Competing for Medicaid Access, What a Mess


Where has $45 million of our tax dollars gone?

In the Wall Street Journal was a very interesting article identifying a problem that conservatives anticipated prior to the implementation of Medicaid expansion. The per capita increase in spending nationwide on the Medicaid expansion population patients is 16% higher over the past 3 years than on the traditional Medicaid patients.

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After all is said and done, and whatever model a State chooses to reallocate transfer payments direct payments to carriers or using the carrier as a plan manager, providers and carriers are incentivized to preferentially service those in the 90/10 the gap group, as opposed to those that Medicaid was originally supposed to help 70/30 group. Traditional Medicaid patients are competing for access to providers with the gap group.

We need to have another discussion about the difference between appropriated and allocated funding at the Federal level. When the cost of borrowing at the Federal level goes up interest rates go up, the matching formula for Medicaid in both groups will change placing an ever-increasing burden on State Budgets and ultimately on taxpayers. The MIPS Merit Incentive Payment System the so-called “value-based reimbursement system” for hospitals and doctors falls right into this scheme.

The SHIP of $45 million going to infrastructure to support MIPS, billing, QA Data programs is also a cost that we originally were told would only be for 5 years, but now seems to be ongoing. We need an audit of the SHIP program. Where has $45 million gone? What is our return on that investment? Has all the money been spent? How has the SHIP program impacted the number of patients in our State that have improved access to health care? Has the cost of coverage of those patients decreased, or has provider margins simply improved because the cost of building infrastructure to support a payment system simply subsidized the bottom line?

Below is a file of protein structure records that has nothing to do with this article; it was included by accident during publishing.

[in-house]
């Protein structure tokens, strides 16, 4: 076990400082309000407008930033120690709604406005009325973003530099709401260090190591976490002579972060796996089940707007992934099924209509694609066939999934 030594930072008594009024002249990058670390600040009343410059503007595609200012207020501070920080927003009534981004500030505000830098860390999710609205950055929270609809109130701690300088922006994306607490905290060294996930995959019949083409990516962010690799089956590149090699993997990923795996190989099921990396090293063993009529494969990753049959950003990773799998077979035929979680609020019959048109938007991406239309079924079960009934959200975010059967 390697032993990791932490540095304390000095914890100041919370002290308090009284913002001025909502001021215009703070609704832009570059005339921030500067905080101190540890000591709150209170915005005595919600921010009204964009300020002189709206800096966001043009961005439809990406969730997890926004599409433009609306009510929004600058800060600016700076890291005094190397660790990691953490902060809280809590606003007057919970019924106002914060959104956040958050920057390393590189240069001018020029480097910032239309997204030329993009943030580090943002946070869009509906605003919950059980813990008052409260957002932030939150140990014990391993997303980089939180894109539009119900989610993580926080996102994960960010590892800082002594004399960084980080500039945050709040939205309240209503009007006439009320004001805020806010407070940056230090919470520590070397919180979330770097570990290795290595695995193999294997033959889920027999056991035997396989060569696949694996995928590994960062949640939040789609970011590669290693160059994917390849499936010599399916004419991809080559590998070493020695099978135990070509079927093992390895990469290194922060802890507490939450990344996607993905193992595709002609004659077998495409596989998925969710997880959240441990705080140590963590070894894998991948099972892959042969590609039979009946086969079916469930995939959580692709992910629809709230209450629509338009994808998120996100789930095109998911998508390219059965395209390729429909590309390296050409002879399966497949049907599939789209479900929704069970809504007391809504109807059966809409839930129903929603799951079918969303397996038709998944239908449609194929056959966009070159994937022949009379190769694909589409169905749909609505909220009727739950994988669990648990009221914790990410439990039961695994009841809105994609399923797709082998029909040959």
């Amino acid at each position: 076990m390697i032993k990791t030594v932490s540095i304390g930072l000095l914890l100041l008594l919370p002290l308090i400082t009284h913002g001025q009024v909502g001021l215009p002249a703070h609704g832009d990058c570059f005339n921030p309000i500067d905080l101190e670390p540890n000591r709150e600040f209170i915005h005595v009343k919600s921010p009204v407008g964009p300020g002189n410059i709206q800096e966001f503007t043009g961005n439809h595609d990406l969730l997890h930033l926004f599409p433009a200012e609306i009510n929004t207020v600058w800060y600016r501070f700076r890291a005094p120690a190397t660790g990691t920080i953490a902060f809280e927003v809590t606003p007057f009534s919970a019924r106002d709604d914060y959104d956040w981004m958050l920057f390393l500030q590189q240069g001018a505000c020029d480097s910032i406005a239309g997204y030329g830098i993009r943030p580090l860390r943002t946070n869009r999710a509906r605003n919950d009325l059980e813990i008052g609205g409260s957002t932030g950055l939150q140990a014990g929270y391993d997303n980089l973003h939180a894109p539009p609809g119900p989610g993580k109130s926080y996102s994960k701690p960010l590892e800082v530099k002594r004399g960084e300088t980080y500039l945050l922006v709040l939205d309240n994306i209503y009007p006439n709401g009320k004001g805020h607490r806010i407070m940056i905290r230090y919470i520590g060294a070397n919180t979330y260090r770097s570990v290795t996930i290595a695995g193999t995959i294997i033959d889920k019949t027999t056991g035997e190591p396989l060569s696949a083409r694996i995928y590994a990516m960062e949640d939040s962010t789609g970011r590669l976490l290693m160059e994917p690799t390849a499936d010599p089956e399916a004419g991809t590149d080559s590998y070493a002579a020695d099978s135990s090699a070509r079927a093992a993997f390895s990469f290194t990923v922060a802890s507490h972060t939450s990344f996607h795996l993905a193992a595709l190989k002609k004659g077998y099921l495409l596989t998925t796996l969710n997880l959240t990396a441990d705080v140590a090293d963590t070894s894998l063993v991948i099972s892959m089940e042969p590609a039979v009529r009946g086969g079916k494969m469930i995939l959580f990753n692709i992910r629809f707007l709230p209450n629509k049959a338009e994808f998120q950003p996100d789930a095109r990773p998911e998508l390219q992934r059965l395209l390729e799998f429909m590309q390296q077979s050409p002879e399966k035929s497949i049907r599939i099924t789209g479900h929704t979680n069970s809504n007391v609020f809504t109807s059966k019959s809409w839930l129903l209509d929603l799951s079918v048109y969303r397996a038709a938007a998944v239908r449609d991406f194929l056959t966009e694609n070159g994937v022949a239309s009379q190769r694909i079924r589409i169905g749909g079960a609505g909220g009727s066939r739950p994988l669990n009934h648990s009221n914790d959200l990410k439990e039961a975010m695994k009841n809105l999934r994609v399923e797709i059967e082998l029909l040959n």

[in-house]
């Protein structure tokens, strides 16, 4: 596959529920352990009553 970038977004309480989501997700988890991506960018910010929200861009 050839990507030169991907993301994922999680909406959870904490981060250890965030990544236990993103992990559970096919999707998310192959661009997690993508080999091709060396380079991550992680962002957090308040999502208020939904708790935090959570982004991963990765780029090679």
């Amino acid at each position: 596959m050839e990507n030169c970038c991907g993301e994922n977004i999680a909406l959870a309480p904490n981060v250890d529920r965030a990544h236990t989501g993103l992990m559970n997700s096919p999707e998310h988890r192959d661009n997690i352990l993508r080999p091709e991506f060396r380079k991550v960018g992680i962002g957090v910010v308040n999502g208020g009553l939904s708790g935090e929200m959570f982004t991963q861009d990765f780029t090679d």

Providers are incentivized not to take care of sick patients like those on traditional Medicaid because length of stays and complications will be higher in this group and subsequent reimbursements will be impacted negatively. We paid $45 million to incentivize providers to take care of well patients in preference to those on the margin who through no fault of their own and who have chronic diseases cannot take care of themselves.

This is not benevolent charity, but purposeful exploitation of the vulnerable. But then patients don’t have special interests and lobbyists like the IMA/IHA/IACI looking after interests

I went into medicine to take care of sick patients—not make money taking care of young healthy patients. Cost before coverage, Coverage is not access, Access is not quality.

The State Health Insurance Plan that received $45 million dollars from the Feds to be given directly to providers to build billing and QA platforms to implement “value-based” reimbursements using MIPS—Merit Incentive Payment System. There has never been an audit of SHIP.

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